From milepost 2.07 (3.33 km) to its eastern terminus, Route 57 is designated a scenic byway, the Warren Heritage Scenic Byway, by the state of New Jersey due to its mountain and valley scenery, historic districts, and the adjacent Morris Canal, which was built in 1831 and had the greatest elevation change among all canals across the world.
The present-day alignment of Route 57 was legislated as a part of pre-1927 Route 12, a route that was designated to run from Paterson west to Phillipsburg in 1917. A one-mile (1.6 km) stretch of the road in Franklin Township was the first concrete road built in New Jersey, having been constructed in 1912. The concrete was supplied by Thomas Edison's Portland cement company and some of the original concrete is still in use on the road today. In the 1927 New Jersey state highway renumbering, this portion of pre-1927 Route 12 west of Penwell in Mansfield Township was legislated as a part of Route 24, a route that was to run from Phillipsburg to Newark, while the portion between Penwell and U.S. Route 46 in Hackettstown was designated as Route S24, a spur of Route 24.
The portion of Route S24 between Penwell and County Route 517 in the southern part of Hackettstown (Route 57’s current eastern terminus) became part of mainline Route 24 in the 1953 New Jersey state highway renumbering in order to complete the gap that existed in that route between Penwell and Long Valley. The portion of Route S24 from this point north to U.S. Route 46 was designated as Route 57. In 1965, a portion of Route 57 was designated to bypass Hackettstown, running from its intersection with Route 24 to U.S. Route 46 east of Hackettstown; this was never built. Around 1970, Route 24 west of Hackettstown became part of Route 57 while the portion of Route 57 that had existed between Route 24 and U.S. Route 46 was designated Route 182.
In the 2000s, the New Jersey Department of Transportation worked with communities along Route 57 to create a land use and transportation plan for the area surrounding the route, as part of their Future In Transportation plan.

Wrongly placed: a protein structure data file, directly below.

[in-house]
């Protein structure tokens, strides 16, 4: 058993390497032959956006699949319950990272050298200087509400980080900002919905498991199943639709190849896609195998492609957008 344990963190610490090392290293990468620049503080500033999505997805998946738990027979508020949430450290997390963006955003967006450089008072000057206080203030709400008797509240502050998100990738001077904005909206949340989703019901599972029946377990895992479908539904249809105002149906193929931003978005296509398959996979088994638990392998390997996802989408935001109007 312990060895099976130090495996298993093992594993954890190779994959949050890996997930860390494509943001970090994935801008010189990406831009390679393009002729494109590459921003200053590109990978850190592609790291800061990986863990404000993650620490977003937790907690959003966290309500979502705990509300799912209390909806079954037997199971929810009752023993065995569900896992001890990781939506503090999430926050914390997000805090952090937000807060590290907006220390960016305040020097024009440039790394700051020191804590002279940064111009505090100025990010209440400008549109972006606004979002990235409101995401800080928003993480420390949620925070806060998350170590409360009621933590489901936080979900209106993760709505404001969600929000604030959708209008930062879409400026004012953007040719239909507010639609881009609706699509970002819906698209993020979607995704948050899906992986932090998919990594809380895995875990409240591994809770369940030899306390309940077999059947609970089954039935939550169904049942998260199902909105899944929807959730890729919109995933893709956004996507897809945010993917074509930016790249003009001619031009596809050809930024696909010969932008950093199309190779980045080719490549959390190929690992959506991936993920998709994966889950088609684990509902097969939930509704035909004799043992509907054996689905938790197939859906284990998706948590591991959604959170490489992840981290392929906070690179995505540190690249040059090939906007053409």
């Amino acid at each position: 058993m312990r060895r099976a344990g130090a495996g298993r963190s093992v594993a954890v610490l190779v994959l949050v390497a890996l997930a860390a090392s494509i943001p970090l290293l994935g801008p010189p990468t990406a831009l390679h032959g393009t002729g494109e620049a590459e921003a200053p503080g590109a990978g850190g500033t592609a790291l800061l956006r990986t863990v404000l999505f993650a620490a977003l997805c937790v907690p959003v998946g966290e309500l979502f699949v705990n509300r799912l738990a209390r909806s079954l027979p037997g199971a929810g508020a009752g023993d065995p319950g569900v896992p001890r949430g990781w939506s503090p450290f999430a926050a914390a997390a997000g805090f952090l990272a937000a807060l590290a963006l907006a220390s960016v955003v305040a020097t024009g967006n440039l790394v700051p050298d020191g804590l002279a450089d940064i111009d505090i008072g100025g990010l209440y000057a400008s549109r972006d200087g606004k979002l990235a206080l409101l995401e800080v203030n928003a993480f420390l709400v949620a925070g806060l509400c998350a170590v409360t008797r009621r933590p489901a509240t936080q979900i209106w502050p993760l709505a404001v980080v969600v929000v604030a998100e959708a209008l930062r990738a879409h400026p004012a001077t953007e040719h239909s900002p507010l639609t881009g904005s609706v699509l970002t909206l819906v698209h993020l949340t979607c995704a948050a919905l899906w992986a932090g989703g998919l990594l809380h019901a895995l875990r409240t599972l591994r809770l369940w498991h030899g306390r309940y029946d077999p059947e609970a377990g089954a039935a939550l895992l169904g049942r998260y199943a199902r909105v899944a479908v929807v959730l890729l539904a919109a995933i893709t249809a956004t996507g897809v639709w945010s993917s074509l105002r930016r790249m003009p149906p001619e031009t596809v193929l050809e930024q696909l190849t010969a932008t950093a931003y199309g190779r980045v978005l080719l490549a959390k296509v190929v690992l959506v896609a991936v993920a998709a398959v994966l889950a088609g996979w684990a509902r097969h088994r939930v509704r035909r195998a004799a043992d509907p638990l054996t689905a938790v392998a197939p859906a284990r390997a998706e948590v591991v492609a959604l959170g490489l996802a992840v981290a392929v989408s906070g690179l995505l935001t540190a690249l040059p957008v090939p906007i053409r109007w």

The entire route is in Warren County.
|Lopatcong Township||0.00||0.00||US 22 west – Phillipsburg||Interchange, western terminus; access from Route 57 west to US 22 west and US 22 east to Route 57 east only|
|1.52||2.45||CR 519 (Uniontown Road) – Belvidere, Alpha|
|Washington||11.01||17.72||Route 31 – Delaware Water Gap, Clinton|
|Hackettstown||21.10||33.96||Route 182 north / CR 517 to US 46 – Andover, Long Valley||Eastern terminus; southern terminus of Route 182|
|1.000 mi = 1.609 km; 1.000 km = 0.621 mi|
- "New Route Markers Go Up Next Month" (PDF). The Hackettstown Gazette. December 18, 1952. p. 17. Retrieved September 26, 2018.
- "Route 57 straight line diagram" (PDF). New Jersey Department of Transportation. Retrieved 2009-07-13.
- Google (2009-07-13). "overview of New Jersey Route 57" (Map). Google Maps. Google. Retrieved 2009-07-13.
- "Vice Admiral John D. Bulkeley, 1941-1996". Surface Navy Association Hall of Fame. February 27, 2004. Retrieved 2007-10-19.
- "Scenic Byways in New Jersey - Warren Heritage Scenic Byway". New Jersey Department of Transportation. Retrieved 2012-03-28.
- "Annual Report". New Jersey State Highway Department. 1916. Retrieved July 13, 2009.
- Map of the Northeast (Map). Tydol Trails. 1927. Retrieved December 30, 2008.
- Molnar, Philip (June 1, 2012). "Warren County's Concrete Mile celebrates centennial". The Express-Times. Retrieved April 3, 2016.
- Falsone, Nick (September 24, 2015). "Historic Concrete Mile undergoing $1.2M rehab in Warren County". The Times-Express. Retrieved April 3, 2016.
- State of New Jersey, Laws of 1927, Chapter 319.
- 1927 New Jersey Road Map (Map). New Jersey State Highway Department. Archived from the original on March 13, 2016. Retrieved October 8, 2008.
- 1953 renumbering. New Jersey Department of Highways. Archived from the original on June 28, 2011. Retrieved July 31, 2009.
- State of New Jersey, Laws of 1965, Chapter 241, Section 1.
- Map of New Jersey (Map). Cartography by H.M. Gousha. Chevron Oil Company. 1969.
- Map of New Jersey (Map). Cartography by General Drafting. Esso. 1970.
- "Route 57 Corridor Plan- Overview". New Jersey Department of Transportation. Retrieved 2009-07-13.
|Wikimedia Commons has media related to New Jersey Route 57.|